Religion that ignores individual human beings is also pernicious. It is true that human beings, as all substances, are, as Father W. Norris Clarke put it, “substances-in-relation.” That includes relation to one another, to nature in general, and to God. But such relationality does not take away from the fact that each human being is also an individual substance with a personal unity whose value comes from God, the Creator. I have heard rebellious Christians claim that desire for individual resurrection is selfish. It can be, I suppose, but understanding human beings in relation to God and each other surely includes a natural desire to be united to God and to loved ones (and later, to others) in a resurrection world. Unity with God or with each other neither subsumes individuals nor subsume individual communities, though many human relationships will be transcended and become something deeper and far more valuable than relationships on earth. Even the Christian mystics, who in the height of their experience often used language suggesting an ontological monism, in the end recognized that they are created beings, individuals, though they are wholly dependent on God for their continued existence.

Recognizing individual families and small groups, as well as acknowledging the individuality of human persons, implies a less intrusive state as well as smaller businesses oriented to the good of their individual communities. Of course there should be a respect for other people, even those who are strangers, but fundamentally no government or corporation should interfere with the hierarchy of love that is natural to human beings and which forms organic, not forced, communities.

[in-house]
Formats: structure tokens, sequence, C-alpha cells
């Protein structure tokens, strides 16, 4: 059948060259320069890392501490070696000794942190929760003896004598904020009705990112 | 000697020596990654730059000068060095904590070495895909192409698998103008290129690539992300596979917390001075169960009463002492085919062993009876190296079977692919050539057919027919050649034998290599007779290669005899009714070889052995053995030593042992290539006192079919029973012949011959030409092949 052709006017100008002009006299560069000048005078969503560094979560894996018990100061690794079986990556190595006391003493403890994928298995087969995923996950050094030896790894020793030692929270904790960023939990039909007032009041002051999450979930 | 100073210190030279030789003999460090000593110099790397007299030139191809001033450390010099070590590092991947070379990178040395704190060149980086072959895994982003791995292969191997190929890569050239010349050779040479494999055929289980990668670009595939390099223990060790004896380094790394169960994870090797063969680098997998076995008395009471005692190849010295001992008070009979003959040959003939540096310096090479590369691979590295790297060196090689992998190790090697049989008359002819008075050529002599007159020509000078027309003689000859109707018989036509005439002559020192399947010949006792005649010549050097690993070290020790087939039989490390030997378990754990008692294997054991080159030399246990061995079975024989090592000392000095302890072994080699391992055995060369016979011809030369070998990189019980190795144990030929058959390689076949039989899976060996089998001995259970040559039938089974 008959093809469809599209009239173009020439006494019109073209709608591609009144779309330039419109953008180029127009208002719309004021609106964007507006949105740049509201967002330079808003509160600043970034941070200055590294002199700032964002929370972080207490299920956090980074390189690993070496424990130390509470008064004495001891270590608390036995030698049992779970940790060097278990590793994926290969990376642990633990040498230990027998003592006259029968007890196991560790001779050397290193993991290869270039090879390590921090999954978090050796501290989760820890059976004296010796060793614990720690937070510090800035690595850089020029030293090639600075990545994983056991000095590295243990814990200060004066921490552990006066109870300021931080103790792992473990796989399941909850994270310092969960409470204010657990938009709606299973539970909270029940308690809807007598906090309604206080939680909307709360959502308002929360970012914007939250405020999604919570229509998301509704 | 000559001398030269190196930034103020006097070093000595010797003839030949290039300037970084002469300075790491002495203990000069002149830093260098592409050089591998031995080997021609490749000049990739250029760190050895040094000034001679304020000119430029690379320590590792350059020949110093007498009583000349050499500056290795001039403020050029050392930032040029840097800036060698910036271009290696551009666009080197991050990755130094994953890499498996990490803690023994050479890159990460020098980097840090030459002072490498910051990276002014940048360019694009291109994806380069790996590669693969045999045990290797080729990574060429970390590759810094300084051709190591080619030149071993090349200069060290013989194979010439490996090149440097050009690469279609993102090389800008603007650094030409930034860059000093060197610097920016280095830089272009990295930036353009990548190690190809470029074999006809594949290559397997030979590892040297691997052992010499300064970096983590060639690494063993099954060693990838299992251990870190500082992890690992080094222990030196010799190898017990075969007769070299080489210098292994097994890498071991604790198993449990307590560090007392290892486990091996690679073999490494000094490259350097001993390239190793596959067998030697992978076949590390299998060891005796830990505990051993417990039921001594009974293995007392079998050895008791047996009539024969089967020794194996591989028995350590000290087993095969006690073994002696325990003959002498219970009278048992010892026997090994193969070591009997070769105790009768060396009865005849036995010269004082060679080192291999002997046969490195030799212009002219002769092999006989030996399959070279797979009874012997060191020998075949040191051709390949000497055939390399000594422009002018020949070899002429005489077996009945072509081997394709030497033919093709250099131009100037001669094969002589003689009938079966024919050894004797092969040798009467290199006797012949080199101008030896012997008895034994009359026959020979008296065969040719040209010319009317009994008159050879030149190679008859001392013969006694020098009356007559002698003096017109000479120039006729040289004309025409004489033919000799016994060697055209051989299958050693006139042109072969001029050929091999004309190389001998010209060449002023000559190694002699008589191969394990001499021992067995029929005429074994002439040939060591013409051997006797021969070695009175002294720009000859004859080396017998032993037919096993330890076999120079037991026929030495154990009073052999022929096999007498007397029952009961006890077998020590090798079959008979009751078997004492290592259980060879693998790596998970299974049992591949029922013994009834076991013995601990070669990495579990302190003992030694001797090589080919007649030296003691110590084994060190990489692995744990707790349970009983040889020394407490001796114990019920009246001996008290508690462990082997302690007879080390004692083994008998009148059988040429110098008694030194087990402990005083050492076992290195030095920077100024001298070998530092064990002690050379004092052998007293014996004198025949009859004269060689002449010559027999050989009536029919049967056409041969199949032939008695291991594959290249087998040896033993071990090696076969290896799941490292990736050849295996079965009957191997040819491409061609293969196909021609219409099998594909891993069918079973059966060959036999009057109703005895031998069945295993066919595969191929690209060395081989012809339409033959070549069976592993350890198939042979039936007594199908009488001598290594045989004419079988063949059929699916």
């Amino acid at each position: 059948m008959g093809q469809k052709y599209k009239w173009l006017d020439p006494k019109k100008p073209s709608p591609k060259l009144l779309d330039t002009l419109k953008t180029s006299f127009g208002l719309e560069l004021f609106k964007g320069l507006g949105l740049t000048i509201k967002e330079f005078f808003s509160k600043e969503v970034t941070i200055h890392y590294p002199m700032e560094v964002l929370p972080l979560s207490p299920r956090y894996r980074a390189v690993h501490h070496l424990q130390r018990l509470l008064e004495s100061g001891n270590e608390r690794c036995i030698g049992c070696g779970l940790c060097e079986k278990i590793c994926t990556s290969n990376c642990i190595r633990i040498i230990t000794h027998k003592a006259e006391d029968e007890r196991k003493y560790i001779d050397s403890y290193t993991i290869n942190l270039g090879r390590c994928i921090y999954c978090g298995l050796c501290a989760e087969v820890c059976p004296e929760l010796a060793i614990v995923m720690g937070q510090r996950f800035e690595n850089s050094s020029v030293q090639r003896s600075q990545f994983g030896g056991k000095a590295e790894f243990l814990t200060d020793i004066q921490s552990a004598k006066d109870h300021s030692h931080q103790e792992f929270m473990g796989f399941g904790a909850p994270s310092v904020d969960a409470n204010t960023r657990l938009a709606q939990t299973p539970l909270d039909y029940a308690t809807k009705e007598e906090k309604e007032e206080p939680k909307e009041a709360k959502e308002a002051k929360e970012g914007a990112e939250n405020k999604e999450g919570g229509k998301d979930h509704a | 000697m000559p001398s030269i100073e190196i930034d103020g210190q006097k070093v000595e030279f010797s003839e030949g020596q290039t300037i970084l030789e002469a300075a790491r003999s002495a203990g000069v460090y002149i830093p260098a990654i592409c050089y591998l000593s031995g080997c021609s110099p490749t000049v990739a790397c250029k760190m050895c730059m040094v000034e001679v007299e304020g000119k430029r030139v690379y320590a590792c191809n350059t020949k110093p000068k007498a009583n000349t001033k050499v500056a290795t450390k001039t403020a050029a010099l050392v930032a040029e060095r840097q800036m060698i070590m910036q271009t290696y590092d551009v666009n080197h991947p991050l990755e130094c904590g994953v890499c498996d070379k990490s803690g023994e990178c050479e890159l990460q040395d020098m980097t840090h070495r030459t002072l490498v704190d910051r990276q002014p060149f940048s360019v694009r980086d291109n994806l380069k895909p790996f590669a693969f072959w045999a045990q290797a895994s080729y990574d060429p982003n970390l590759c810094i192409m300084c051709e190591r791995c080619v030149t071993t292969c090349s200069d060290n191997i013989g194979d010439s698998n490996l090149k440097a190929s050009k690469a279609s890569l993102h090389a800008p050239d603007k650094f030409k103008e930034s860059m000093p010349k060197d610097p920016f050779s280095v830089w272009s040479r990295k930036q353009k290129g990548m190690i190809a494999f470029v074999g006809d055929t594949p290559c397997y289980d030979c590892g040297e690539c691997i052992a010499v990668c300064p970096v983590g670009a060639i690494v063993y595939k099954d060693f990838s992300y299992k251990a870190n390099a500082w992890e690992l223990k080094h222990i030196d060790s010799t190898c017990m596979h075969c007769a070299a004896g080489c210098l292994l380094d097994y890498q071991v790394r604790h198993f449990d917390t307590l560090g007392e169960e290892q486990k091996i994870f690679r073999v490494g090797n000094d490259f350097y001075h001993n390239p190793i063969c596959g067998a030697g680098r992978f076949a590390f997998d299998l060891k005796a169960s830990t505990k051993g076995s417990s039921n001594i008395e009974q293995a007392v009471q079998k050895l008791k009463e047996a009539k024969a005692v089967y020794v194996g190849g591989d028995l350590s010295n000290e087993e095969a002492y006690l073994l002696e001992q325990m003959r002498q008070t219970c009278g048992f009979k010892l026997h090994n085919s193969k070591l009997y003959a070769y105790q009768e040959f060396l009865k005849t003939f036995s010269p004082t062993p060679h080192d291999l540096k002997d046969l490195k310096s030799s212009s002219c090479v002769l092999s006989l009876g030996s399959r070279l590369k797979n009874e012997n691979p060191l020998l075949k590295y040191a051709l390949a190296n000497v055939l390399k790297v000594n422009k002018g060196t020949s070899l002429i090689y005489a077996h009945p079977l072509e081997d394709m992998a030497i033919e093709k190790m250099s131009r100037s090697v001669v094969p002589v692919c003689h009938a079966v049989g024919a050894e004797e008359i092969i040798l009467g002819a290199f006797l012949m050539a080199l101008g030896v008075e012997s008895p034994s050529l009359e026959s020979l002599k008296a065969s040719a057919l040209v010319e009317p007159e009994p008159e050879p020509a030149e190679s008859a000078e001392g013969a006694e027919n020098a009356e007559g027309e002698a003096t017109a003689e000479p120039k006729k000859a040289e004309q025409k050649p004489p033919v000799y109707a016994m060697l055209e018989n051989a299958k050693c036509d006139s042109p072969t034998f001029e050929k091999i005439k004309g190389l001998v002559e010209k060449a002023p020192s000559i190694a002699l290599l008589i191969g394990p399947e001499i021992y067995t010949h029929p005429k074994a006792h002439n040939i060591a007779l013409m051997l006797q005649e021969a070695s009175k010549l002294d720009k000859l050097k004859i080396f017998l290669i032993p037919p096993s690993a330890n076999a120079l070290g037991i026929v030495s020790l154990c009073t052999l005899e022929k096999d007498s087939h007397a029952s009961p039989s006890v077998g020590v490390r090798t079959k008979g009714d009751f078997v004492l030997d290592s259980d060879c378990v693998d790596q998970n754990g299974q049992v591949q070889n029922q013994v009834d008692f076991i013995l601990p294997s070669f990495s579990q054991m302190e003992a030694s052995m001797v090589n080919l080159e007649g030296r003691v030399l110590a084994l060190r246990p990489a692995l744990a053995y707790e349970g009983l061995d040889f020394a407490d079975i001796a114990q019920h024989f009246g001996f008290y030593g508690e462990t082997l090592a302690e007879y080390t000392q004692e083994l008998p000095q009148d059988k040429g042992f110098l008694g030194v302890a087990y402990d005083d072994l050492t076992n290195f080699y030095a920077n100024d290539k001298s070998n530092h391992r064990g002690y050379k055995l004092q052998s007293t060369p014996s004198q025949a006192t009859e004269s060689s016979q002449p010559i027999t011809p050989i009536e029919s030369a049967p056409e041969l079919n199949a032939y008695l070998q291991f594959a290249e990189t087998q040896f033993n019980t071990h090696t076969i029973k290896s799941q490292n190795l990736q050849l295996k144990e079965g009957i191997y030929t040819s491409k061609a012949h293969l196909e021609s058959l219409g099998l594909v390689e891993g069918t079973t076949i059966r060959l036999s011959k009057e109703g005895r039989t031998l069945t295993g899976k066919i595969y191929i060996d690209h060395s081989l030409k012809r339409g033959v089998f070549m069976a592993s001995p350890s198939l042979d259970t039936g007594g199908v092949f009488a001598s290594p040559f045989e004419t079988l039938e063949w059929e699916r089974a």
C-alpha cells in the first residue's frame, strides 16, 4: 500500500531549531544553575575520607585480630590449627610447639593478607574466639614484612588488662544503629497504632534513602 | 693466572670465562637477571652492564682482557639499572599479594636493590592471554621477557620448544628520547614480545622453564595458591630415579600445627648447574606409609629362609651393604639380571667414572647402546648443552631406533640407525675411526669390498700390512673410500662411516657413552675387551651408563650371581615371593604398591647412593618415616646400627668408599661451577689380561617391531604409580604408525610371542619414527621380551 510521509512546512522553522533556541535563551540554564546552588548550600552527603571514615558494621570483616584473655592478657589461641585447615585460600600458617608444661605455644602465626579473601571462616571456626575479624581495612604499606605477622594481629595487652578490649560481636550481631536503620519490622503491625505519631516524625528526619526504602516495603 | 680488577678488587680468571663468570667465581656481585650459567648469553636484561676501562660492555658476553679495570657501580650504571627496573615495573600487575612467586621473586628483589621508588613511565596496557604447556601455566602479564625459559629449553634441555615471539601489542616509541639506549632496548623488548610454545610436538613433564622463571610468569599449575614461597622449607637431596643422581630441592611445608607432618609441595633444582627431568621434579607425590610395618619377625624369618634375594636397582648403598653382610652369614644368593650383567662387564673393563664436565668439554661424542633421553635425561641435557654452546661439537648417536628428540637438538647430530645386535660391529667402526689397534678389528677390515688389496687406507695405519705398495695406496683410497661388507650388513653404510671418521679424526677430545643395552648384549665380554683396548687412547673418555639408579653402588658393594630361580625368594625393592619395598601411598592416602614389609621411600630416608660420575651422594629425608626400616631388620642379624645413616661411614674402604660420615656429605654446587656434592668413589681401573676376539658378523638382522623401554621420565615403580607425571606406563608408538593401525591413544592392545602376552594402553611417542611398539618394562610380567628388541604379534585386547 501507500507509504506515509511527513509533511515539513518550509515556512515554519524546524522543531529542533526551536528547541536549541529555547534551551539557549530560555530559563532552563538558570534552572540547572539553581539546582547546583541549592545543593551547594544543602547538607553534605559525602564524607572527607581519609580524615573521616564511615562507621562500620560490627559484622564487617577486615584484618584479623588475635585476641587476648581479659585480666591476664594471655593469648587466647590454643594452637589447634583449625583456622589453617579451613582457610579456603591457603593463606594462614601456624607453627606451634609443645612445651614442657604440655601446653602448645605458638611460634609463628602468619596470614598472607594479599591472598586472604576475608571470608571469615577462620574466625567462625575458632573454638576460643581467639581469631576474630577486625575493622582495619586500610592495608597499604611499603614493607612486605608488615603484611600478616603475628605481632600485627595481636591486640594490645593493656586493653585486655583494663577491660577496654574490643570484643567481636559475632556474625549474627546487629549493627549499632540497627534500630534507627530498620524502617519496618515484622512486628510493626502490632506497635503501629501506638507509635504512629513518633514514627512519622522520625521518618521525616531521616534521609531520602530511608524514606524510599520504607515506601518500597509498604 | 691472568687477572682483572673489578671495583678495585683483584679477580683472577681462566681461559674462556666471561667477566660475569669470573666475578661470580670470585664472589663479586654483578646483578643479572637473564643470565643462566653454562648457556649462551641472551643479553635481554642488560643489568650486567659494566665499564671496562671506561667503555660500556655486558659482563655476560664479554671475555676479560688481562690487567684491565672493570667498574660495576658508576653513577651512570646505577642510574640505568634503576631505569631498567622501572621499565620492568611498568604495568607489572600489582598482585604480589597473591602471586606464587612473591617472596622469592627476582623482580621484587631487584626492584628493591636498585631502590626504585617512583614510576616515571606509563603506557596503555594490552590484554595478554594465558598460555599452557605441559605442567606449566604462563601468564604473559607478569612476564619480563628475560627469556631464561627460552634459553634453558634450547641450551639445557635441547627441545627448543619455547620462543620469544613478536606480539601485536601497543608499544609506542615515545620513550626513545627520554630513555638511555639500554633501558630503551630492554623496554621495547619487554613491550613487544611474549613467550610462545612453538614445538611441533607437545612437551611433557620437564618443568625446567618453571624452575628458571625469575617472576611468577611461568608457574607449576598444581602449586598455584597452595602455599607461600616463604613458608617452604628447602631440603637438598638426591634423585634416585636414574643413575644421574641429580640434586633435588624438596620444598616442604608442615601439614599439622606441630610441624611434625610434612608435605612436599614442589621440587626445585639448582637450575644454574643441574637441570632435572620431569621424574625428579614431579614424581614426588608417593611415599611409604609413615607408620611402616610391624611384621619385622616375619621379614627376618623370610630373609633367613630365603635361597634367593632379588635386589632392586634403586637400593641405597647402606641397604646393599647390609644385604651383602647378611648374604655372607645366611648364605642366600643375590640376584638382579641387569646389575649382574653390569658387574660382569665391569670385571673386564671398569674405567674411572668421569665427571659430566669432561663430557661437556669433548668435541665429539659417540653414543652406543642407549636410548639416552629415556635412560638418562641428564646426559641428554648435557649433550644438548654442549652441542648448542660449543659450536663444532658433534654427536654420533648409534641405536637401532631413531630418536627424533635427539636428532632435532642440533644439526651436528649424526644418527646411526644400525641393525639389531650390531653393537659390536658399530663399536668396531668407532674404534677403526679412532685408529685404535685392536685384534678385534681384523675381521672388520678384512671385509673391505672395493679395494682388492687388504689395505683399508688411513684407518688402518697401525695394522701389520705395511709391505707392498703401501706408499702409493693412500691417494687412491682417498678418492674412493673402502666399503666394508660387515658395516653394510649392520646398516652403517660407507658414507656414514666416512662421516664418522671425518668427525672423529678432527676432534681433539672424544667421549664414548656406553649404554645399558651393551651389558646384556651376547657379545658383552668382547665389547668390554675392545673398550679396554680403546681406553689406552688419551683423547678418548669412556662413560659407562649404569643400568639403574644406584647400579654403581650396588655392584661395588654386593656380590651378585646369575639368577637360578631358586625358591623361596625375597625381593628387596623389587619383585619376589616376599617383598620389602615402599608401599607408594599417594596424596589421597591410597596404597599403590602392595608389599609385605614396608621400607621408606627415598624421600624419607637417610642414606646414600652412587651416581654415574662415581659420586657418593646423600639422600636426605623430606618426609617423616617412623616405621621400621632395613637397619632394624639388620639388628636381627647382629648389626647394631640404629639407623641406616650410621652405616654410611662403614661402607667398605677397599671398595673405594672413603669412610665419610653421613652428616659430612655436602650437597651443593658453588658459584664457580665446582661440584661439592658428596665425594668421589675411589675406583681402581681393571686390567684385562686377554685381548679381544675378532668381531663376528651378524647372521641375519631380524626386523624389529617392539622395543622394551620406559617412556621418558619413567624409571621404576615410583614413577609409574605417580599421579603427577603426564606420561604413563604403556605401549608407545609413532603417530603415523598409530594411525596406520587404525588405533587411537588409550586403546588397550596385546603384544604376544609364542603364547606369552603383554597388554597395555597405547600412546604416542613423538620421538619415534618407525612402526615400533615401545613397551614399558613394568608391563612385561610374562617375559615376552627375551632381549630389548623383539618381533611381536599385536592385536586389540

“Creating” Reality vs. Respecting Reality

August 27, 2010

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Hill of Slane ruins

Image via Wikipedia

Women go against the natural impulse to care for their offspring and kill their children via abortion. Academics and the media deny that marriage and the family are natural institutions and believe that marriage and the family are whatever we make them. The tradition, dating back thousands of years, of marriage being between male and female is denied by academics and judges. Children no longer have a mother at home and are reared in day care centers, and academics and the majority of the media rejoice. Pundits talk about “designer babies” created through genetic engineering. Weapons of mass destruction are created out of thin air, and a Bush administration official says that “Reality is what we decide it to be.”